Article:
Unemployment Information: On March 16, 2020, Governor Baker filed emergency legislation waiving the one-week waiting period for any person making a claim for unemployment benefits who has become separated from work as a result of any circumstance relating to or resulting from the outbreak of COVID-19 or the effects of the Governor’s March 10, 2020 declaration of a state of emergency. This means that the Department of Unemployment Assistance would be authorized to pay benefits without delay to persons who become unemployed because of layoffs or business shutdown.

  • Unemployment information from the Commonwealth of Massachusetts can be found here.
  • Unemployment pamphlets are available in multiple languages and can be found here.

Business Interruption Insurance: It is recommended that you reach out to your personal broker for clarification on your eligibility. However, business interruption insurance generally requires physical loss of or damage to the insured’s property as the result of a covered cause of loss. Our understanding is that since COVID-19 is viral, it will generally not be covered by most policies.

Contract Considerations – Force Majeure, Impossibility and Frustration of Purpose: If you can no longer perform your obligations pursuant to the terms of a written contract (business, loan, lease, employment, etc.), you should have key contract terms reviewed immediately, as many contracts have strict notice requirements. Generally, Force Majeure clauses excuse performance and liability where a party cannot carry out its contractual obligations as a result of an event that is beyond that party’s control, but there are exceptions. Likewise, various other contract terms, such as “impossibility of performance”, “impracticability” and “frustration of purpose” may serve to help excuse performance of obligations pursuant to the terms of a written contract. Although it is unclear at this time how COVID-19 may trigger these terms, we are advising all clients to comply with contractual notice requirements on a timely basis.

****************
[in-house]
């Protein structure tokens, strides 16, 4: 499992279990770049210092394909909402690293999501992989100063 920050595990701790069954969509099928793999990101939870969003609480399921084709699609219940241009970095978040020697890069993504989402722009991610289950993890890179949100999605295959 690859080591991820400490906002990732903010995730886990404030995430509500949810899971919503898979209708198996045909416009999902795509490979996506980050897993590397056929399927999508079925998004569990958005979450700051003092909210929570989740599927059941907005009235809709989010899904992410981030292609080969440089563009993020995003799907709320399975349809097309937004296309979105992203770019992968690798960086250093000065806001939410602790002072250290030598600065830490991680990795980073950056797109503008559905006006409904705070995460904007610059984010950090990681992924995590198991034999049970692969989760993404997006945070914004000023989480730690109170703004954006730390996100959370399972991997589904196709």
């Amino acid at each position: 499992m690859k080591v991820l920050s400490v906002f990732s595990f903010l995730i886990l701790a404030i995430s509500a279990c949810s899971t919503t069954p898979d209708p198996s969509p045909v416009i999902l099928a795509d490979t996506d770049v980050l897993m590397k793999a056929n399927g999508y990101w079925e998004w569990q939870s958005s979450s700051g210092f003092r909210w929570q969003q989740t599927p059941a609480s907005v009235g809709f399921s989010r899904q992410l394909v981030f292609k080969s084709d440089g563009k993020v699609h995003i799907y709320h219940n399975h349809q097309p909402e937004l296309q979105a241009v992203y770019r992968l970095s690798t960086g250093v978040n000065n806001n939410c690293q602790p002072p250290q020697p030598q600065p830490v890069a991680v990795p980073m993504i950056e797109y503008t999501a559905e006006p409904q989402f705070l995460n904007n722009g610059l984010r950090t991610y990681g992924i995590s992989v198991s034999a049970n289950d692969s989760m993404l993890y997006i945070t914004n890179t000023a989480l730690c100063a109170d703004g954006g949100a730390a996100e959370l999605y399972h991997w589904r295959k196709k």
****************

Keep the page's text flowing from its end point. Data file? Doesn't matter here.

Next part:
COVID-19 Small Business Recovery Loan Fund: Governor Baker announced economic support for small businesses with a $10 million loan fund to provide financial relief to Massachusetts business that have been affected by COVID-19. It will provide emergency capital up to $75,000 to Massachusetts based businesses impacted by COVID-19 with under 50 full-and part-time employees. Loans are immediately available to eligible businesses with no payments due for the first 6 months. Massachusetts Growth Capital Corporation has capitalized the fund and will administer it. More information and applications can be found here.

Suggested Guidelines for Employers:

  • Stagger employees’ work schedules in order to limit gatherings of people.
  • Allow employees to telecommute.
  • Employees feeling sick or experiencing any respiratory or flu like symptoms should stay home.
    Engage in safe social distancing and use the telephone in lieu of face-to-face meetings.
  • Wash hands often with soap and water or use alcohol-based sanitizer, particularly after coming in contact with “high touch” areas such as door handles, banisters, railings, levers on toilets, telephones, elevator buttons, and other surfaces frequently used by the public.
  • Do not shake hands, hug, kiss or touch others. Avoid sharing office supplies such as pens, paper and working files.
  • Refrain from touching your face, particularly nose, mouth, and eyes.
    Encourage employees to use their accrued personal, vacation, and sick time.

This is an evolving pandemic and we will continue to monitor it closely. Our offices remain open and we are using remote and conferencing technology to continue to serve our clients’ needs. Please do not hesitate to reach out to us if you have any questions or concerns.

This article is meant to highlight some of the legal issues regarding COVID-19. It is not meant to provide legal advice.